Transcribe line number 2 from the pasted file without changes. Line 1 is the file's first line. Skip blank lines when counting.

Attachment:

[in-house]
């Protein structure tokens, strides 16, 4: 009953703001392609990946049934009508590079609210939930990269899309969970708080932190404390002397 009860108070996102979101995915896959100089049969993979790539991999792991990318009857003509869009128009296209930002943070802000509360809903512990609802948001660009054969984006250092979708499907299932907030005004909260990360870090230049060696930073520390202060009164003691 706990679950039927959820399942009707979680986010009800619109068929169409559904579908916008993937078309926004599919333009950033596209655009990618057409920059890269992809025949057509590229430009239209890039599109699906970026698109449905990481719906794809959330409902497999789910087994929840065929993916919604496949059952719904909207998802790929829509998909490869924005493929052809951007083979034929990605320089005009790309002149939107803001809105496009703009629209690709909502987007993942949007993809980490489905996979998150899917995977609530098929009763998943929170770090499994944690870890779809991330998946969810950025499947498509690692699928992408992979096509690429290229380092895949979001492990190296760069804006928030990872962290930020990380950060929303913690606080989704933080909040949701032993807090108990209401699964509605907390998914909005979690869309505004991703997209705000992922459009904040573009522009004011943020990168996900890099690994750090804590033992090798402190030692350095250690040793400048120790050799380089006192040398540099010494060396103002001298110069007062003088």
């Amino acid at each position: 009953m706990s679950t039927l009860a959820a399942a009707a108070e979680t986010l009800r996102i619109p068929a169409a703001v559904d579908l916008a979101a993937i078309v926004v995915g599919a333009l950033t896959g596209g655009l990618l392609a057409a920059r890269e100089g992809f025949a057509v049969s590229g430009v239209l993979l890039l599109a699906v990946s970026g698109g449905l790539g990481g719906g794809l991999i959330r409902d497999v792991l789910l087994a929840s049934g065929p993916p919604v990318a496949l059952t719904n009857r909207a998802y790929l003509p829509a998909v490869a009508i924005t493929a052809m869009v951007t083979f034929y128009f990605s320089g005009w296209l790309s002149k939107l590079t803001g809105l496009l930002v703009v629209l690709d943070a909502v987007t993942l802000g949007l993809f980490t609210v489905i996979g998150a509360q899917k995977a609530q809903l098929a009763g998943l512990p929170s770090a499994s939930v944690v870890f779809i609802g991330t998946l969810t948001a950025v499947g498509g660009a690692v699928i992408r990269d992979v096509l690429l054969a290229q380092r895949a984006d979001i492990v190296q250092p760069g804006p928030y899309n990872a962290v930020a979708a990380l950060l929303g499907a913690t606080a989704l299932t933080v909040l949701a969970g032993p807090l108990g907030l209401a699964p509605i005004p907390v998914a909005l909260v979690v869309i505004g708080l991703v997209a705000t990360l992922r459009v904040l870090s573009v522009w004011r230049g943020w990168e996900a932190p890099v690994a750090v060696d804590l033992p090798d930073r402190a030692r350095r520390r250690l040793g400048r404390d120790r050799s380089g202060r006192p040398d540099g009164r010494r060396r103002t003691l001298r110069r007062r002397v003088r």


């Protein structure tokens, strides 16, 4: 009953703001392609990946049934009508590079609210939930990269899309969970708080932190404390002397 009860108070996102979101995915896959100089049969993979790539991999792991990318009857003509869009128009296209930002943070802000509360809903512990609802948001660009054969984006250092979708499907299932907030005004909260990360870090230049060696930073520390202060009164003691 706990679950039927959820399942009707979680986010009800619109068929169409559904579908916008993937078309926004599919333009950033596209655009990618057409920059890269992809025949057509590229430009239209890039599109699906970026698109449905990481719906794809959330409902497999789910087994929840065929993916919604496949059952719904909207998802790929829509998909490869924005493929052809951007083979034929990605320089005009790309002149939107803001809105496009703009629209690709909502987007993942949007993809980490489905996979998150899917995977609530098929009763998943929170770090499994944690870890779809991330998946969810950025499947498509690692699928992408992979096509690429290229380092895949979001492990190296760069804006928030990872962290930020990380950060929303913690606080989704933080909040949701032993807090108990209401699964509605907390998914909005979690869309505004991703997209705000992922459009904040573009522009004011943020990168996900890099690994750090804590033992090798402190030692350095250690040793400048120790050799380089006192040398540099010494060396103002001298110069007062003088």